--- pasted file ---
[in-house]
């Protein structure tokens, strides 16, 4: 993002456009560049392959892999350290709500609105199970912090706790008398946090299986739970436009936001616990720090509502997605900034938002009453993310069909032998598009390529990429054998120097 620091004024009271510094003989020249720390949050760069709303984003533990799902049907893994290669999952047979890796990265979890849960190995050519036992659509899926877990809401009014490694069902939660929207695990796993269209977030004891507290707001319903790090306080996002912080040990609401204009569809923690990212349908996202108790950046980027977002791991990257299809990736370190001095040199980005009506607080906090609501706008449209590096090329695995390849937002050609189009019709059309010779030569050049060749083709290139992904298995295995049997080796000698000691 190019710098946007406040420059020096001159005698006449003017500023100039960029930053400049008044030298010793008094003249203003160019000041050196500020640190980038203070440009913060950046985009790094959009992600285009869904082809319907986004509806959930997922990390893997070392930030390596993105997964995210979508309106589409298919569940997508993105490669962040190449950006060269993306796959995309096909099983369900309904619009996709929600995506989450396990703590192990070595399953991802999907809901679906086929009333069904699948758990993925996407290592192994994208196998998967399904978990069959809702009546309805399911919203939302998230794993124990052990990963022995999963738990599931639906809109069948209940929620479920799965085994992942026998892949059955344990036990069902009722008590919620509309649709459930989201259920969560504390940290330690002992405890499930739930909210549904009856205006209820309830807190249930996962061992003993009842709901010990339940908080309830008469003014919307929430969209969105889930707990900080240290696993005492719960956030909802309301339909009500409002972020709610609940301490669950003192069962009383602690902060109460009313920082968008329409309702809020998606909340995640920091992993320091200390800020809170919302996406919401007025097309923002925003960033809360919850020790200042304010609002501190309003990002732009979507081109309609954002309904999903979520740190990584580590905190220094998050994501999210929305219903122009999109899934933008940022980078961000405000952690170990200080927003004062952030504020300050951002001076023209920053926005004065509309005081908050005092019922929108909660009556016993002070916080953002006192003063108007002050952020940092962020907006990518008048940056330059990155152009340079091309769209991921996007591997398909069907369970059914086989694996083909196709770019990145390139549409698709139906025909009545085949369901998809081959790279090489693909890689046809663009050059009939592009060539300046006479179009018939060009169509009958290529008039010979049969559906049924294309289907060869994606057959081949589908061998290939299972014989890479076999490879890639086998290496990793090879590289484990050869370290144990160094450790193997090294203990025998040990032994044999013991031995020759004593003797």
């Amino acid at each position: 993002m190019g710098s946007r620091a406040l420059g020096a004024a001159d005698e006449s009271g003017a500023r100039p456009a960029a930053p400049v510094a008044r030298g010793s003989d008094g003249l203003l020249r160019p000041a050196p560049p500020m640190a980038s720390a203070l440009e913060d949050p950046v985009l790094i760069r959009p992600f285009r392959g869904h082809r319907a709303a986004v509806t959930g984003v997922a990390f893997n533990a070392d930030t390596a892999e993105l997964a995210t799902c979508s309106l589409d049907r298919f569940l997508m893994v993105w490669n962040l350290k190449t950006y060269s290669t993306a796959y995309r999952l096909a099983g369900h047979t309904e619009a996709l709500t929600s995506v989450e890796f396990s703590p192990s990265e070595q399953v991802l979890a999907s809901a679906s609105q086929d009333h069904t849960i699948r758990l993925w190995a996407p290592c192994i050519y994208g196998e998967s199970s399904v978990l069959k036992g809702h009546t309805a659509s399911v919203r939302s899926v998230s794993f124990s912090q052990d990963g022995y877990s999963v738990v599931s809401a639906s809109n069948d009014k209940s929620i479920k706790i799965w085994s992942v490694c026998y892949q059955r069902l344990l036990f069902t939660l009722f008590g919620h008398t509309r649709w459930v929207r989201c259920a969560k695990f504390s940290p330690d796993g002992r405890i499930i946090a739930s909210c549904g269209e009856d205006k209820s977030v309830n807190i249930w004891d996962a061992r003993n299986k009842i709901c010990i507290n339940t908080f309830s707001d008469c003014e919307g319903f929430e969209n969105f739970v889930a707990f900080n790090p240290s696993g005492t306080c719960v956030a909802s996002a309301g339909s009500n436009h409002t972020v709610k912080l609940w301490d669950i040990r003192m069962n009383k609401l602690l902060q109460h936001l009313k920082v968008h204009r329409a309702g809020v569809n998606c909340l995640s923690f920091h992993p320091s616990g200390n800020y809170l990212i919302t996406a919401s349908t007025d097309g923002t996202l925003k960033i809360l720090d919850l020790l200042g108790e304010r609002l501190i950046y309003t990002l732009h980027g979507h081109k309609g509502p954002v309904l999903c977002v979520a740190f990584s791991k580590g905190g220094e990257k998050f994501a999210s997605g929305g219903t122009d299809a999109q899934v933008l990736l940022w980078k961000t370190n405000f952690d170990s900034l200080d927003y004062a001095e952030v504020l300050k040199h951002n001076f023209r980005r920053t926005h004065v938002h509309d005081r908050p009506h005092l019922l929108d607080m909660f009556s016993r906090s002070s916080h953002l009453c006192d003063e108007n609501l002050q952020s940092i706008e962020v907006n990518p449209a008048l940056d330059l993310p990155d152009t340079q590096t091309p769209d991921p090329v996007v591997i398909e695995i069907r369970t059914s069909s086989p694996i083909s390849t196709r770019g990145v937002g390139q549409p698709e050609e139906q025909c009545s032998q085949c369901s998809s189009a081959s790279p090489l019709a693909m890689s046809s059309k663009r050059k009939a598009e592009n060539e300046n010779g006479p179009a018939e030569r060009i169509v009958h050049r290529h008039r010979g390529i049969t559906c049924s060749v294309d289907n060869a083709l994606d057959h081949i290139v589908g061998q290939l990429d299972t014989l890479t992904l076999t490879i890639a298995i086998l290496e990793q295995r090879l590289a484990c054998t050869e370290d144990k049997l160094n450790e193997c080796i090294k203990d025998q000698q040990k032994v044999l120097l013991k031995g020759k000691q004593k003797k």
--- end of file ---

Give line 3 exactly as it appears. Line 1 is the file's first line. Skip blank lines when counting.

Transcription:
């Amino acid at each position: 993002m190019g710098s946007r620091a406040l420059g020096a004024a001159d005698e006449s009271g003017a500023r100039p456009a960029a930053p400049v510094a008044r030298g010793s003989d008094g003249l203003l020249r160019p000041a050196p560049p500020m640190a980038s720390a203070l440009e913060d949050p950046v985009l790094i760069r959009p992600f285009r392959g869904h082809r319907a709303a986004v509806t959930g984003v997922a990390f893997n533990a070392d930030t390596a892999e993105l997964a995210t799902c979508s309106l589409d049907r298919f569940l997508m893994v993105w490669n962040l350290k190449t950006y060269s290669t993306a796959y995309r999952l096909a099983g369900h047979t309904e619009a996709l709500t929600s995506v989450e890796f396990s703590p192990s990265e070595q399953v991802l979890a999907s809901a679906s609105q086929d009333h069904t849960i699948r758990l993925w190995a996407p290592c192994i050519y994208g196998e998967s199970s399904v978990l069959k036992g809702h009546t309805a659509s399911v919203r939302s899926v998230s794993f124990s912090q052990d990963g022995y877990s999963v738990v599931s809401a639906s809109n069948d009014k209940s929620i479920k706790i799965w085994s992942v490694c026998y892949q059955r069902l344990l036990f069902t939660l009722f008590g919620h008398t509309r649709w459930v929207r989201c259920a969560k695990f504390s940290p330690d796993g002992r405890i499930i946090a739930s909210c549904g269209e009856d205006k209820s977030v309830n807190i249930w004891d996962a061992r003993n299986k009842i709901c010990i507290n339940t908080f309830s707001d008469c003014e919307g319903f929430e969209n969105f739970v889930a707990f900080n790090p240290s696993g005492t306080c719960v956030a909802s996002a309301g339909s009500n436009h409002t972020v709610k912080l609940w301490d669950i040990r003192m069962n009383k609401l602690l902060q109460h936001l009313k920082v968008h204009r329409a309702g809020v569809n998606c909340l995640s923690f920091h992993p320091s616990g200390n800020y809170l990212i919302t996406a919401s349908t007025d097309g923002t996202l925003k960033i809360l720090d919850l020790l200042g108790e304010r609002l501190i950046y309003t990002l732009h980027g979507h081109k309609g509502p954002v309904l999903c977002v979520a740190f990584s791991k580590g905190g220094e990257k998050f994501a999210s997605g929305g219903t122009d299809a999109q899934v933008l990736l940022w980078k961000t370190n405000f952690d170990s900034l200080d927003y004062a001095e952030v504020l300050k040199h951002n001076f023209r980005r920053t926005h004065v938002h509309d005081r908050p009506h005092l019922l929108d607080m909660f009556s016993r906090s002070s916080h953002l009453c006192d003063e108007n609501l002050q952020s940092i706008e962020v907006n990518p449209a008048l940056d330059l993310p990155d152009t340079q590096t091309p769209d991921p090329v996007v591997i398909e695995i069907r369970t059914s069909s086989p694996i083909s390849t196709r770019g990145v937002g390139q549409p698709e050609e139906q025909c009545s032998q085949c369901s998809s189009a081959s790279p090489l019709a693909m890689s046809s059309k663009r050059k009939a598009e592009n060539e300046n010779g006479p179009a018939e030569r060009i169509v009958h050049r290529h008039r010979g390529i049969t559906c049924s060749v294309d289907n060869a083709l994606d057959h081949i290139v589908g061998q290939l990429d299972t014989l890479t992904l076999t490879i890639a298995i086998l290496e990793q295995r090879l590289a484990c054998t050869e370290d144990k049997l160094n450790e193997c080796i090294k203990d025998q000698q040990k032994v044999l120097l013991k031995g020759k000691q004593k003797k």